Below are a few more lily photo galleries, the first of which is a before-and-after image of one of the photos, stylized as I described previously (see Summer 2020: Lily Variations (7 of 10)). We are approaching the end of this series just as colder weather — including a few frosty nights — has made its way into Atlanta, and finally I’m starting to see some autumn yellows and oranges brushing the leaves nearby. Big photoshoots planned! So stay tuned!






The previous posts in this series are:

Summer 2020: Lily Variations (1 of 10)

Summer 2020: Lily Variations (2 of 10)

Summer 2020: Lily Variations (3 of 10)

Summer 2020: Lily Variations (4 of 10)

Summer 2020: Lily Variations (5 of 10)

Summer 2020: Lily Variations (6 of 10)

Summer 2020: Lily Variations (7 of 10)

Thanks for taking a look!


Summer 2020: Lily Variations (7 of 10)

From “Summer Days at Mount Shasta” in John Muir Ultimate Collection: Travel Memoirs, Wilderness Essays, Environmental Studies and Letters by John Muir:

“The common honeybees, gone wild in this sweet wilderness, gather tons of honey into the hollows of the trees and rocks, clambering eagerly through bramble and hucklebloom, shaking the clustered bells of the generous manzanita, now humming aloft among polleny willows and firs, now down on the ashy ground among small gilias and buttercups, and anon plunging into banks of snowy cherry and buckthorn….

They consider the lilies and roll into them, pushing their blunt polleny faces against them like babies on their mother’s bosom; and fondly, too, with eternal love does Mother Nature clasp her small bee-babies and suckle them, multitudes at once, on her warm Shasta breast. Besides the common honeybee there are many others here, fine, burly, mossy fellows, such as were nourished on the mountains many a flowery century before the advent of the domestic species — bumblebees, mason-bees, carpenter-bees, and leaf-cutters. Butterflies, too, and moths of every size and pattern; some wide-winged like bats, flapping slowly and sailing in easy curves; others like small flying violets shaking about loosely in short zigzag flights close to the flowers, feasting in plenty night and day.”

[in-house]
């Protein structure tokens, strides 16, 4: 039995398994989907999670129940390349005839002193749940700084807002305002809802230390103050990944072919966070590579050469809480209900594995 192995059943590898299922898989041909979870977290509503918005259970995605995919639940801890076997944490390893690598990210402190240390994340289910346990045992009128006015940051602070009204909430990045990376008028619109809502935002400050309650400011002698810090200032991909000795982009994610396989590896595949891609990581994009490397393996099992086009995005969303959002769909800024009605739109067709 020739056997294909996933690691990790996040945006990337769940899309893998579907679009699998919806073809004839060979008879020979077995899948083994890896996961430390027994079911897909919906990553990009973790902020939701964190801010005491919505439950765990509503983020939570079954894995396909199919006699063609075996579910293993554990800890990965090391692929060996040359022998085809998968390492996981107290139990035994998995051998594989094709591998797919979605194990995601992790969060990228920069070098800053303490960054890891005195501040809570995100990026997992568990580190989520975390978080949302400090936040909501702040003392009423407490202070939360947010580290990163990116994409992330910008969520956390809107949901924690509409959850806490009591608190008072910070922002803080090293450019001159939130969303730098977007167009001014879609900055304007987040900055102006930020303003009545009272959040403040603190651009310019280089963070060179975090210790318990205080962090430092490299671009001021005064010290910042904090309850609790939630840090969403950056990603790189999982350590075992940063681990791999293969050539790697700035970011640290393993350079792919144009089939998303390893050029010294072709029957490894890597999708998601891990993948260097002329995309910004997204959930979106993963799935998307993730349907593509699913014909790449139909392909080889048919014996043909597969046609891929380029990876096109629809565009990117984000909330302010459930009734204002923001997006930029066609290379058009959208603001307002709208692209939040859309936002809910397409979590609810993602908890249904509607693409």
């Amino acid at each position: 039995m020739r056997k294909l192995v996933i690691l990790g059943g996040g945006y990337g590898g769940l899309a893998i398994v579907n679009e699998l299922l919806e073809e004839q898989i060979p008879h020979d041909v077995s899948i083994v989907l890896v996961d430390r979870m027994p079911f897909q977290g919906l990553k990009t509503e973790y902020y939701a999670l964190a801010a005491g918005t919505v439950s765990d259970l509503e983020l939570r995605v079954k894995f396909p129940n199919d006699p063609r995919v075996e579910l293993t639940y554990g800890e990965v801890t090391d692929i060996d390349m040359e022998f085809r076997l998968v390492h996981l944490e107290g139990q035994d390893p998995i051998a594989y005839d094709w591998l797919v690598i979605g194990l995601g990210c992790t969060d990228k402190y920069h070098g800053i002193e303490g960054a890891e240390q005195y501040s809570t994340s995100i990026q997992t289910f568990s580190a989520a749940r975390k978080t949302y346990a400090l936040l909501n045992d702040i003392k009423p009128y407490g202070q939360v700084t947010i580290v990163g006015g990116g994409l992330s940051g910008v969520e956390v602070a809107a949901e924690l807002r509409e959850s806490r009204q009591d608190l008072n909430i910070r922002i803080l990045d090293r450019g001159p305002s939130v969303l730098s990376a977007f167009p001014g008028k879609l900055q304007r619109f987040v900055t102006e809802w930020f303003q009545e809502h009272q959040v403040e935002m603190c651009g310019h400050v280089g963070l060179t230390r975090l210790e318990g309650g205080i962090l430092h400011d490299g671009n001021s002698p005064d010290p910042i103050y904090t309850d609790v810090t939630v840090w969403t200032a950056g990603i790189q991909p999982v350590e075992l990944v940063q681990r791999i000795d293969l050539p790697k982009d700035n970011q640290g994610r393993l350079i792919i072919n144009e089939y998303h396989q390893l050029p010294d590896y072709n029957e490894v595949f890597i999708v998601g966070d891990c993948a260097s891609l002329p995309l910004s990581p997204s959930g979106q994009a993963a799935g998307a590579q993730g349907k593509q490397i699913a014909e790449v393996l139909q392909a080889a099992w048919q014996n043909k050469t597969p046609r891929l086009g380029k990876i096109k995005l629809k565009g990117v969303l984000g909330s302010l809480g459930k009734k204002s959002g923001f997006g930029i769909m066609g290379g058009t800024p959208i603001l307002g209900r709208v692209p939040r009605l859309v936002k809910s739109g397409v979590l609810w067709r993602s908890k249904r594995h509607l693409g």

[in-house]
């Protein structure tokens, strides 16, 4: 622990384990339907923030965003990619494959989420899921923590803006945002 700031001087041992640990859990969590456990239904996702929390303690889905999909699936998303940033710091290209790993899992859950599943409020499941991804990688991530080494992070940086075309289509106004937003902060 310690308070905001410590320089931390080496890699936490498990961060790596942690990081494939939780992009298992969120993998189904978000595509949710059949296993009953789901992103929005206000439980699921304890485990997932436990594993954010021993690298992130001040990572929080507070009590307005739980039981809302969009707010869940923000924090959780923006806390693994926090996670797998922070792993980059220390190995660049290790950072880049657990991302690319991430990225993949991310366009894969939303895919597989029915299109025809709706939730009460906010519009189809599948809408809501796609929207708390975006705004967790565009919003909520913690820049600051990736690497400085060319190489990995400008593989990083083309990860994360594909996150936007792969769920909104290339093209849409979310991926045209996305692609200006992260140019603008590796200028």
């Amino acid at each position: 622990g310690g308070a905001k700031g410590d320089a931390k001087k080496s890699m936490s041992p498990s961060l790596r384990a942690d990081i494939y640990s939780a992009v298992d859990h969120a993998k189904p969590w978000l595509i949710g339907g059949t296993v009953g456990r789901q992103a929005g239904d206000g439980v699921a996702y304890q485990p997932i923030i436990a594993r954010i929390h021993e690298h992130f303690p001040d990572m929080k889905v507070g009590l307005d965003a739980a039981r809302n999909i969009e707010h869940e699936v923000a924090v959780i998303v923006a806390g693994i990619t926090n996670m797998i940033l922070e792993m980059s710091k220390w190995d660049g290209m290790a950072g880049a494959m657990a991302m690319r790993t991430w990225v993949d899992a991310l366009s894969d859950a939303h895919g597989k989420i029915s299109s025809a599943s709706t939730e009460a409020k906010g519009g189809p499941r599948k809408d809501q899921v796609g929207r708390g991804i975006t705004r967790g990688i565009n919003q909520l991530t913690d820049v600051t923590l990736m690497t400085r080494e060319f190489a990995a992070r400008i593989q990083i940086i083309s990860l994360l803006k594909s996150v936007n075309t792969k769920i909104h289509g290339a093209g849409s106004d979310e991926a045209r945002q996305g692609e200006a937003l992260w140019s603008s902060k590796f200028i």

In the last four of my summer lily posts — starting with this one — I’ll be showcasing galleries where I took a lot of creative license with the original images and tried to transform them in new ways. When I took these photos, the lilies were blooming abundantly — with many of the blossoms in large clumps making it difficult to isolate just one, two, or even three of the blooms without also including many that were not yet opened, along with more of the background than I wanted. Here’s an example of what I mean: a fine looking Swamp Lily variation with way too much busy-ness beyond the foreground of the photo.

Whereas I often use Lightroom brushes to carefully trace around image elements to eliminate the background, for these images I tried to use the brush tools like paintbrushes by first turning the entire image black then using a sweeping motion with the mouse to selectively remove the black mask. This is probably something that physically or mechanically would work better with a tablet and stylus; but I did manage it quite well after getting used to some awkward arcing or sweeping mouse movements, then zooming in to add or remove additional black masking wherever I got carried away.

Here are a couple of before-and-after views showing one batch of lilies where I removed much of the background as well as many of the blooms that hadn’t opened yet or faced away from my camera. The first view features the new “image compare” block WordPress recently introduced (see WordPress.com instructions or Jetpack/self-hosted site instructions); the second view shows the before and after versions as a slideshow (click the first image to enlarge).



Here are the final images — first, this peppermint-candy-looking lily, followed by different angles of the Swamp Lily.




The previous posts in this series are:

Summer 2020: Lily Variations (1 of 10)

Summer 2020: Lily Variations (2 of 10)

Summer 2020: Lily Variations (3 of 10)

Summer 2020: Lily Variations (4 of 10)

Summer 2020: Lily Variations (5 of 10)

Summer 2020: Lily Variations (6 of 10)

Thanks for taking a look!